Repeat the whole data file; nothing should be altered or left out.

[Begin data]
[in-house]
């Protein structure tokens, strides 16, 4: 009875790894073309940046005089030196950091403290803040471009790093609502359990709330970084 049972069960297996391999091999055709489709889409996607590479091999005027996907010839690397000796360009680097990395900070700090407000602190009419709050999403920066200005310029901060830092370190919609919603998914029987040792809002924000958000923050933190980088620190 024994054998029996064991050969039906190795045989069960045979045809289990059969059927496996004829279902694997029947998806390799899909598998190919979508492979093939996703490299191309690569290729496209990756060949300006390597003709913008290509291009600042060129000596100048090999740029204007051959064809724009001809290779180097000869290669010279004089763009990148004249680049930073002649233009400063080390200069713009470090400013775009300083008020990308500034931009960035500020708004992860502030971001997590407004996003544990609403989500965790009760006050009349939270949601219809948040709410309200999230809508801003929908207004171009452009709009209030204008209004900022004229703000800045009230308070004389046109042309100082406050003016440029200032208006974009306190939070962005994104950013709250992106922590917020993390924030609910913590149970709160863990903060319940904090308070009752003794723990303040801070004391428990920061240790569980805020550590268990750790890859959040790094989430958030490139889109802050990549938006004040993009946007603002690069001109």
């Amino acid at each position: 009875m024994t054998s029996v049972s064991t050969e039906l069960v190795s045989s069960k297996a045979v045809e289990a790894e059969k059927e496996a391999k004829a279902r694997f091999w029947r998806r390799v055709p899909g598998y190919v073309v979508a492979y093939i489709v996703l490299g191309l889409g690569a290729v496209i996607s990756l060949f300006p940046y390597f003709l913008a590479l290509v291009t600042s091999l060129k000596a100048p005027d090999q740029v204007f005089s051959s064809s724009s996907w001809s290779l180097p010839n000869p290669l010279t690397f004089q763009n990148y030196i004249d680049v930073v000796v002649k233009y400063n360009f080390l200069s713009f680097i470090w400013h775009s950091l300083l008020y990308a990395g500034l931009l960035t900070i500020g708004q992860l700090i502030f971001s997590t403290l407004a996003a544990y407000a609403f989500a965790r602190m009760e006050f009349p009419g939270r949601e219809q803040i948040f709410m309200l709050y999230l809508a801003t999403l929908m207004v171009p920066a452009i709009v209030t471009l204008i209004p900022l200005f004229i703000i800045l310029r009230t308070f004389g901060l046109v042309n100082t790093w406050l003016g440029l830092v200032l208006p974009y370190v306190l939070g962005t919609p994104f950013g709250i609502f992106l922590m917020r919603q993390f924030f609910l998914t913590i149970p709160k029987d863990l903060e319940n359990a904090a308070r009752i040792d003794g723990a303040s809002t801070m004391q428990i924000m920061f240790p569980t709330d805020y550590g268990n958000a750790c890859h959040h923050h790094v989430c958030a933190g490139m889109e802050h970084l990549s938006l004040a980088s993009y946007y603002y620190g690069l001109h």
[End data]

[in-house]
């Protein structure tokens, strides 16, 4: 009875790894073309940046005089030196950091403290803040471009790093609502359990709330970084 049972069960297996391999091999055709489709889409996607590479091999005027996907010839690397000796360009680097990395900070700090407000602190009419709050999403920066200005310029901060830092370190919609919603998914029987040792809002924000958000923050933190980088620190 024994054998029996064991050969039906190795045989069960045979045809289990059969059927496996004829279902694997029947998806390799899909598998190919979508492979093939996703490299191309690569290729496209990756060949300006390597003709913008290509291009600042060129000596100048090999740029204007051959064809724009001809290779180097000869290669010279004089763009990148004249680049930073002649233009400063080390200069713009470090400013775009300083008020990308500034931009960035500020708004992860502030971001997590407004996003544990609403989500965790009760006050009349939270949601219809948040709410309200999230809508801003929908207004171009452009709009209030204008209004900022004229703000800045009230308070004389046109042309100082406050003016440029200032208006974009306190939070962005994104950013709250992106922590917020993390924030609910913590149970709160863990903060319940904090308070009752003794723990303040801070004391428990920061240790569980805020550590268990750790890859959040790094989430958030490139889109802050990549938006004040993009946007603002690069001109």
């Amino acid at each position: 009875m024994t054998s029996v049972s064991t050969e039906l069960v190795s045989s069960k297996a045979v045809e289990a790894e059969k059927e496996a391999k004829a279902r694997f091999w029947r998806r390799v055709p899909g598998y190919v073309v979508a492979y093939i489709v996703l490299g191309l889409g690569a290729v496209i996607s990756l060949f300006p940046y390597f003709l913008a590479l290509v291009t600042s091999l060129k000596a100048p005027d090999q740029v204007f005089s051959s064809s724009s996907w001809s290779l180097p010839n000869p290669l010279t690397f004089q763009n990148y030196i004249d680049v930073v000796v002649k233009y400063n360009f080390l200069s713009f680097i470090w400013h775009s950091l300083l008020y990308a990395g500034l931009l960035t900070i500020g708004q992860l700090i502030f971001s997590t403290l407004a996003a544990y407000a609403f989500a965790r602190m009760e006050f009349p009419g939270r949601e219809q803040i948040f709410m309200l709050y999230l809508a801003t999403l929908m207004v171009p920066a452009i709009v209030t471009l204008i209004p900022l200005f004229i703000i800045l310029r009230t308070f004389g901060l046109v042309n100082t790093w406050l003016g440029l830092v200032l208006p974009y370190v306190l939070g962005t919609p994104f950013g709250i609502f992106l922590m917020r919603q993390f924030f609910l998914t913590i149970p709160k029987d863990l903060e319940n359990a904090a308070r009752i040792d003794g723990a303040s809002t801070m004391q428990i924000m920061f240790p569980t709330d805020y550590g268990n958000a750790c890859h959040h923050h790094v989430c958030a933190g490139m889109e802050h970084l990549s938006l004040a980088s993009y946007y603002y620190g690069l001109h």